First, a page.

Headache is one of the most frequent complaints of patients, regardless of which doctor they are contacting. At least isolated episodes of a short-term headache have been experienced by almost every person, and in about half of the population it occurs regularly.
Types of Headache – Primary and Secondary
According to the International Classification of Headache, this condition can be primary and secondary. The prevalence of the primary form is more than 95 percent (of all cases). Primary means that a headache occurs without an organic cause. Migraines, tension headaches, and some others belong to this type. Secondary headache can be caused by infectious diseases, homeostasis disorders, intracranial lesions, head or neck injuries, etc.
The Difference between Headache and Migraine
Migraine is a disease of the nervous system of a chronic nature, which is characterized by regular attacks of dull and then acute throbbing headache. The attack can last from 4 hours to 3 days. Migraine without aura occurs in 90 percent of cases, and 10 percent of patients suffer from a disorder with aura, usually visual one, when a person begins to see flickering and flashes of light. Very rarely olfactory and auditory auras can occur.
A common headache can be caused by various diseases and other factors (for example, pain after a sleepless night), but it is not independent in nature.
Causes of Headache
If you feel a sharp intense pain – this can be a sign of an acute stroke. You need to urgently call an ambulance, since a stroke is a potentially fatal disease. Severe pain with pulsation near the temple may indicate manifestations of temporal arteritis.
Headache is always a key symptom of different types of infections (meningitis, encephalitis and colds). It is accompanied by fever, heaviness in the head, a feeling of compression of eyes and ears, nausea and vomiting in case of acute infections. Often this symptom is a side effect of taking many drugs. Even ordinary Viagra can cause headaches in a small percentage of patients.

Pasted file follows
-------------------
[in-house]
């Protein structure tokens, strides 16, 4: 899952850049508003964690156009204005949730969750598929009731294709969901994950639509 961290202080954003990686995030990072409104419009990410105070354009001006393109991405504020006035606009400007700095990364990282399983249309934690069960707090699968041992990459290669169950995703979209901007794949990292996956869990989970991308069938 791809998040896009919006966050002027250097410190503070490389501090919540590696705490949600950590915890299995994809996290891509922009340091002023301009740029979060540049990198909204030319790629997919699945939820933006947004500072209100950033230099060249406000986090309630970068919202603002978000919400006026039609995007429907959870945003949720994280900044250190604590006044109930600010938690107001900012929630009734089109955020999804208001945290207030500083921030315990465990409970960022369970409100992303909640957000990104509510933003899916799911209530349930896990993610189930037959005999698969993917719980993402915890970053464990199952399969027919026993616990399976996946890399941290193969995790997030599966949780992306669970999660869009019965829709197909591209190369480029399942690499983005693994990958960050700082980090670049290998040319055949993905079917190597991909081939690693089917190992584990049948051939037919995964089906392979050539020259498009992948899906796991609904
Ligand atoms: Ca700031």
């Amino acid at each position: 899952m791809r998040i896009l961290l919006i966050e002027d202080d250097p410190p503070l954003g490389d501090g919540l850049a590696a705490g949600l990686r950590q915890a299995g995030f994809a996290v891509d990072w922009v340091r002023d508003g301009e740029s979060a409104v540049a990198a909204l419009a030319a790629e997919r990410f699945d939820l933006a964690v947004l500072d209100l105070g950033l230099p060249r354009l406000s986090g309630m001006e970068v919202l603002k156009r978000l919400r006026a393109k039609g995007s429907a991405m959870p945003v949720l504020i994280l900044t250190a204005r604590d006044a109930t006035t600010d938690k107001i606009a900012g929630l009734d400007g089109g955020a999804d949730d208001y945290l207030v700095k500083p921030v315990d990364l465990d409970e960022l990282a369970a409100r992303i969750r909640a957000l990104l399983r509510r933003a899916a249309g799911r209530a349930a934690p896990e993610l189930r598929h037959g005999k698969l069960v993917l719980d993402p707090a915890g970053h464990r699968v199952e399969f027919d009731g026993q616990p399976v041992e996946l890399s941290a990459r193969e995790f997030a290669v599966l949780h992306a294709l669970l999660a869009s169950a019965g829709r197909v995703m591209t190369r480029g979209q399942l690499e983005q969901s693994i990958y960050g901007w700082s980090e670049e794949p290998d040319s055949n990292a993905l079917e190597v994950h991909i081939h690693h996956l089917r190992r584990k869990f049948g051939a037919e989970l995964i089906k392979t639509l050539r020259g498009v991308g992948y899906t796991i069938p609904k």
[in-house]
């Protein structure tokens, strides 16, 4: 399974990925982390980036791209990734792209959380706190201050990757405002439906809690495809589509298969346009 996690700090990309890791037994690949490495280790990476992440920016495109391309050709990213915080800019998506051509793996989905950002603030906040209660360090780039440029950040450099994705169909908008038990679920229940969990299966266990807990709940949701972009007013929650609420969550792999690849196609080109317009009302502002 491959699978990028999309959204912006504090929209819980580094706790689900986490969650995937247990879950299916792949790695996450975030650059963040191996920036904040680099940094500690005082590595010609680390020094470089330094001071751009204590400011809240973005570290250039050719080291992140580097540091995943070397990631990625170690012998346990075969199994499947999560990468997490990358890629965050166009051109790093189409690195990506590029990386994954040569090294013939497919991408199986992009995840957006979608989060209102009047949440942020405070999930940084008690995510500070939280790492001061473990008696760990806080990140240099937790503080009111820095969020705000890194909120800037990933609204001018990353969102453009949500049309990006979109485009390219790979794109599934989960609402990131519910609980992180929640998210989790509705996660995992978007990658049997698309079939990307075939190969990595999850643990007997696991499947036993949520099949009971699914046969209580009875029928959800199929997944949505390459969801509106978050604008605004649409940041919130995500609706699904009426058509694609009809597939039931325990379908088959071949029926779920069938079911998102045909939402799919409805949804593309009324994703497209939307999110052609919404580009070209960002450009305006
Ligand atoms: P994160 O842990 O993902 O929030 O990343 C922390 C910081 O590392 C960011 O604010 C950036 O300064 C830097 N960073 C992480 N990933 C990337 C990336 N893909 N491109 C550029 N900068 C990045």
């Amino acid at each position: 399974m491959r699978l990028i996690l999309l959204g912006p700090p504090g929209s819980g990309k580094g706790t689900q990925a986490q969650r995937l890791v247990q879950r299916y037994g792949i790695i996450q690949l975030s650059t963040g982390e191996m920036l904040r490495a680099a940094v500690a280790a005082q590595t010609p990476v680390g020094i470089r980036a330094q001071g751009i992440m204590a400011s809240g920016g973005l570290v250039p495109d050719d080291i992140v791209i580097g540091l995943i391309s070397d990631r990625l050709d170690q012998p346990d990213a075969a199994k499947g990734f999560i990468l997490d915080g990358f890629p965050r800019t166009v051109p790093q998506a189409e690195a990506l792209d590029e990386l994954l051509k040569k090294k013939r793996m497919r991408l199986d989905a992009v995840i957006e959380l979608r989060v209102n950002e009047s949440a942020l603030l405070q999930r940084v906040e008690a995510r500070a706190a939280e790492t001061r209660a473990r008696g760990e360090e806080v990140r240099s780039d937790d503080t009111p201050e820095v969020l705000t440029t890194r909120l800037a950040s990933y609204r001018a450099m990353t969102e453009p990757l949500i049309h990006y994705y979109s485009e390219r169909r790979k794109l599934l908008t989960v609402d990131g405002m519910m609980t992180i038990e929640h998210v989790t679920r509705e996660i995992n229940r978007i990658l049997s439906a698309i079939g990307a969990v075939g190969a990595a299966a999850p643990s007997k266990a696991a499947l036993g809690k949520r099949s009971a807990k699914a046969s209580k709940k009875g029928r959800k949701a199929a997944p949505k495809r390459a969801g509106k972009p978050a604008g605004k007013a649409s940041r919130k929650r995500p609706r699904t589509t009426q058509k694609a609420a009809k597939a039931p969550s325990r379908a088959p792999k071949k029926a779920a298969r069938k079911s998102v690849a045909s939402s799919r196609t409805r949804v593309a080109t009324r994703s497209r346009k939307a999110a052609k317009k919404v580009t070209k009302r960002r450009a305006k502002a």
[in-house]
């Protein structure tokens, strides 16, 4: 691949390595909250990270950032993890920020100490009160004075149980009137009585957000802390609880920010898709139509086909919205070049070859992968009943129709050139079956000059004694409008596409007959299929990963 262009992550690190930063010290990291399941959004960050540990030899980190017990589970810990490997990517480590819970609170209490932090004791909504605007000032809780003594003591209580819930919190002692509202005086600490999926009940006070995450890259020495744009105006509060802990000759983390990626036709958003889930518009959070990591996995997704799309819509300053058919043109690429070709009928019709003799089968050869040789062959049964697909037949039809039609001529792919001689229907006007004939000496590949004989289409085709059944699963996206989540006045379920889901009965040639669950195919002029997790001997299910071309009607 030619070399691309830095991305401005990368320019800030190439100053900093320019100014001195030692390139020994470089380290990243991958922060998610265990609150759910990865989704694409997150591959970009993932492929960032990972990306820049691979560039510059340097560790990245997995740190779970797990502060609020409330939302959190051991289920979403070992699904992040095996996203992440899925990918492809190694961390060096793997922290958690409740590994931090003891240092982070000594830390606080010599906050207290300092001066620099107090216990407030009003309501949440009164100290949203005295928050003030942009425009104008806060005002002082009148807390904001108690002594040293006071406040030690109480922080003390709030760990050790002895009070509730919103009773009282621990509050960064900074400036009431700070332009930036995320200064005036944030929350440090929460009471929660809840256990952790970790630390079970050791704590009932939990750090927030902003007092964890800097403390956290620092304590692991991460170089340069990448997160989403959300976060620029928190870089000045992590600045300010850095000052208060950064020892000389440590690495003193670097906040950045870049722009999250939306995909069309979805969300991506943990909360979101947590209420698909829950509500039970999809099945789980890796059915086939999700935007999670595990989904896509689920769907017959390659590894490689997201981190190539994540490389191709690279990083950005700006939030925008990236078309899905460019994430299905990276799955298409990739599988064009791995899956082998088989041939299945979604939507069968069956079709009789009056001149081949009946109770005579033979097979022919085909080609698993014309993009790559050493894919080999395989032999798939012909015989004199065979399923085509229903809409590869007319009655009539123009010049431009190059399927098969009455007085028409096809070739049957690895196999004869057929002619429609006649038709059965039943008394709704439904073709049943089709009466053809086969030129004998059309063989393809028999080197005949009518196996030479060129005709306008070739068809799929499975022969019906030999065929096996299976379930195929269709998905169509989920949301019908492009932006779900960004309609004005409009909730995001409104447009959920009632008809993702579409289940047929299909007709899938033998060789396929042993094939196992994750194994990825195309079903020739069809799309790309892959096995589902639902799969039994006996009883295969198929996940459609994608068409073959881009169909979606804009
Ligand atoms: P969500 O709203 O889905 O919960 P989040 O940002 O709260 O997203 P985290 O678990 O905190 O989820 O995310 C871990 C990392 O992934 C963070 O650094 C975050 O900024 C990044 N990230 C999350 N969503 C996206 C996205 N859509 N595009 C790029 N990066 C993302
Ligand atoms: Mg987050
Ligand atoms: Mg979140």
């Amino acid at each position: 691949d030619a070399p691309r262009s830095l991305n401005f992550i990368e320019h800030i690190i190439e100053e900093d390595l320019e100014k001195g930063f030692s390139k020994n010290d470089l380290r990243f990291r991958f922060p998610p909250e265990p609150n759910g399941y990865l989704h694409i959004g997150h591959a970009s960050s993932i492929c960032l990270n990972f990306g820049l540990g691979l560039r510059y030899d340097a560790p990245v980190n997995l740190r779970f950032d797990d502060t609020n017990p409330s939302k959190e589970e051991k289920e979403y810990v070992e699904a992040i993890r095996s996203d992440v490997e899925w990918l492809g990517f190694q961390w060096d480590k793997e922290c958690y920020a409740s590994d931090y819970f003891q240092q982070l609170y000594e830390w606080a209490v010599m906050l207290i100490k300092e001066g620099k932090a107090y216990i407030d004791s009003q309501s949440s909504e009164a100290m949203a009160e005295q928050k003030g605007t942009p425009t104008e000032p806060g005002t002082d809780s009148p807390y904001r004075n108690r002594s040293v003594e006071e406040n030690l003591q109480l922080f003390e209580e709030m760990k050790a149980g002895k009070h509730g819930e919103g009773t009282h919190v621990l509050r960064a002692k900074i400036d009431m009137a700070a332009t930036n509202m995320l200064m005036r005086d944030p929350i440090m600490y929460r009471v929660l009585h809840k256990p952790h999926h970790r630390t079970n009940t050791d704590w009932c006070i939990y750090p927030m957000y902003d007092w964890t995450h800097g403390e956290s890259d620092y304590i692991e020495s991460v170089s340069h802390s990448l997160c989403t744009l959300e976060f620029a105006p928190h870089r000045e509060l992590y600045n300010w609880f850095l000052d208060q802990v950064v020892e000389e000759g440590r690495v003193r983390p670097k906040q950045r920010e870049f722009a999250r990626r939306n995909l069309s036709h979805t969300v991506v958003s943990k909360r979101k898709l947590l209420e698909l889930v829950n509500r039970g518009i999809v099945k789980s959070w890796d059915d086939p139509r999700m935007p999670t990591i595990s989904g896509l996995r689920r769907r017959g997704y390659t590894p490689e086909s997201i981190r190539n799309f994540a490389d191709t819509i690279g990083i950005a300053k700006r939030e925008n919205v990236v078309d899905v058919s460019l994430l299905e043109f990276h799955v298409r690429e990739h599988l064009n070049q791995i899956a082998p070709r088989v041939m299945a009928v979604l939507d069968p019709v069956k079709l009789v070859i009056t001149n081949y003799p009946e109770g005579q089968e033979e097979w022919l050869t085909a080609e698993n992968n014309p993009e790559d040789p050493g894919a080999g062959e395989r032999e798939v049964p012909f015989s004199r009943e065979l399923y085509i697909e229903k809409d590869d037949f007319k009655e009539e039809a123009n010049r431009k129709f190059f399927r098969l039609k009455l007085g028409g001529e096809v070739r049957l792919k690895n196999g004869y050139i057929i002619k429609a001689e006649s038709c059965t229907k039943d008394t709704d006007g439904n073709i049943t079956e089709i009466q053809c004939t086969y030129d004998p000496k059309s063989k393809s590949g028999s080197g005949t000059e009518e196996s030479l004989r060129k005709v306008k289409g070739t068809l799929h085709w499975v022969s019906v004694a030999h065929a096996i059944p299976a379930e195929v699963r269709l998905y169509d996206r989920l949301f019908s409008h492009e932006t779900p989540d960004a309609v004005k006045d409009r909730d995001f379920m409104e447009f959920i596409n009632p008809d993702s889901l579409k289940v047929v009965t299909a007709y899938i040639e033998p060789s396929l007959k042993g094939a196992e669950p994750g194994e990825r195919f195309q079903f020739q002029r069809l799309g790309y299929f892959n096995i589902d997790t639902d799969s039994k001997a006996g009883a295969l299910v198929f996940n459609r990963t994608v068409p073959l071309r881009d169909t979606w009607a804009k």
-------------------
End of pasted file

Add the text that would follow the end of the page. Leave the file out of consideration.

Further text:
Hypertension causes painful cramps with tinnitus, flickering in the eyes, nausea, pain in the heart. Often people with high blood pressure have a headache in the back of the head.
If you experience pain in the eye area (behind the orbits and eyebrows), this may indicate a pathology of the respiratory system associated with venous congestion in the maxillary sinuses or overstrain of the eyeball and eye blood vessels.
If half a head hurts and at the same time the pain moves either to the frontal or occipital area, then the reason lies in vascular pathologies, which some domestic doctors call vegetovascular dystonia (but this diagnosis is not included in the International Classification of Diseases).
However, these are only approximate guidelines. Only a doctor will help determine the cause of headache more accurately.
The following factors contributing to the development of headache or migraine should also be highlighted:
- acute stressful situations
- sharp meteorological changes
- time zone changes (jetlag)
- eating certain food
- drinking certain drinks (tea, coffee)
- colds, acute respiratory infections
Differences in Causes of Headache in Men and Women
In the prevailing number of cases, the causes of this condition are the same in men and women. However, some diseases that can cause headaches are characteristic only for a certain gender, for example, male testosterone deficiency. In addition, menstruation (also cycle disorders), premenopausal and menopausal periods can be specific causes of headaches in females.
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The main treatment for headaches should be to eliminate the key cause of this condition. Therapy for a common non-migrainous headache depends on a patient’s specific disease / condition. As for migraine, there are two main regimens for its treatment: non-specific and specific. The first scheme involves the use of painkillers which are designed to relieve pain symptoms of various localization. The second regimen implies the use of triptans (serotonin receptor agonists) for migraine headaches. This class of medications has been developed specifically for combating migraines and cluster headaches. Their antimigraine activity has been studied, but clear mechanism still needs extra explanation. It is known that triptans may influence central nervous system and blood–brain barrier permeability, as stated in the research by Andrew H. Ahna and Allan I. Basbaum (Pain, 2005 May).